A Milanese college drop-out who drifted through various occupations before finding the movies, Marco Ferreri started directing features in late 1950s Spain, getting away with as much social criticism as he could within Franco’s dictatorship.
Soon he was back in Italy, then eventually dividing his time between there and France, making unlikely international co-productions whose polyglot nature was underlined by the presence of stars like Gerard Depardieu, Irene Papas, Ingrid Thulin, Christopher Lambert, Ornella Muti, Hanna Schygulla, Roberto Begnini, Ben Gazarra, Isabelle Huppert, Claudia Cardinale, Marcello Mastroianni and Ugo Tognazzi, the latter two major Ferreri staples.
Accused of being over-dependent on shock value, he shrugged "The shock I show is no bigger than the shock we see in daily living." Nevertheless, Ferreri’s films were by nature guaranteed to raise hackles. The Harem (1967) had expat U.S. sexpot Carroll Baker as a woman calling all the shots in her sexual relations with three men. 1964’s The Ape Woman was a parable with Girardot as the titular hairy freak.
Post-apocalyptic sci-fi The Seed of Man (1969) questioned whether propagating the species was worthwhile under the shadow of global annihilation; The Audience (1971) turned the Vatican into a Kafkaesque institutional nightmare. The next year’s Liza anticipated Lina Wertmuller’s "Swept Away…" (and Madonna’s later remake) by having Deneuve and Mastroianni duke out their battle of the sexes while stranded on a desert isle.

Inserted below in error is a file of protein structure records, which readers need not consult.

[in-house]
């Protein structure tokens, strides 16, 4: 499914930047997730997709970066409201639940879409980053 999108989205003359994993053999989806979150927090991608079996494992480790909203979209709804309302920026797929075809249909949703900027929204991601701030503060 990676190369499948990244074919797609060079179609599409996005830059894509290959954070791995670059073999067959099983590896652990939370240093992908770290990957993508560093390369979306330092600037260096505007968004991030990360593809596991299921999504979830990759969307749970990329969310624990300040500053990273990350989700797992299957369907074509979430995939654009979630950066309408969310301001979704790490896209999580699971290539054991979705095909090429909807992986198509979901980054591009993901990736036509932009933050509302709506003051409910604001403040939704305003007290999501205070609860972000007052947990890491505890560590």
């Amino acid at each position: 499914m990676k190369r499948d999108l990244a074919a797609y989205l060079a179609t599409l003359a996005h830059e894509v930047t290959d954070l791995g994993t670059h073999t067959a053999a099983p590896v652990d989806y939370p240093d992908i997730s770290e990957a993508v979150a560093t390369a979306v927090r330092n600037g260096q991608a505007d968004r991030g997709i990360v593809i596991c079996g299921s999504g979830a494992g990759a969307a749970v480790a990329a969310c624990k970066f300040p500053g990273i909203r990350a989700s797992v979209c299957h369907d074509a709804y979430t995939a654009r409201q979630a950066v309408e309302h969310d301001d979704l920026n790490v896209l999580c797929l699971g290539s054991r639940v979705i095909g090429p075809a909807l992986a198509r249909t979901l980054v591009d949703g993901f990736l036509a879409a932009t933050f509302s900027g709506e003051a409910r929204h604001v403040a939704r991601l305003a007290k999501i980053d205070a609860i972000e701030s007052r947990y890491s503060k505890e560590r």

Ferreri’s most notorious sucess de scandale was 1973’s Le grande bouffe, about four men (Tognazzi, Piccoli, Mastroiani, Philippe Noiret) who take up residence at a country villa with prostitutes and chefs in order to literally fuck and eat themselves to death—the last word in consumerist excess.
After parodying colonialism in Don’t Touch the White Woman!, he went one step even further with The Last Woman, in which the symbolic emasculation by modern society of Depardieu’s macho hero is made literal by his own application of an electric carving knife. The New York Times thought this "easier to talk about than to watch, especially on a full stomach…(yet) full of brilliance….(Ferreri) may be the most passionately wicked satirist since Jonathan Swift."
The director then made two English-language excursions, 1978’s beyond-bizarre Bye Bye Monkey and 1981’s Tales of Ordinary Madness, the latter an adaptation of Charles Bukowski with some unforgettably grotesque scenes (even if Bukowski hated it).
His later films became increasingly difficult to see, and one suspects there were plenty more projects Ferreri could never secure the funding for.
Ferreri’s sensibility was antic, acidic, surreal and boisterously sexual. As a filmmaker both inextricably part of and eccentrically separate from his native country’s industry, he belongs in the rarefied company of Japan’s Oshima, France’s Blier, and former Yugoslavia’s Makavejev—semi-mainstream, variably daft visionaries wandering through the wilderness of modernity, wondering where Man fits and whether Woman will let him.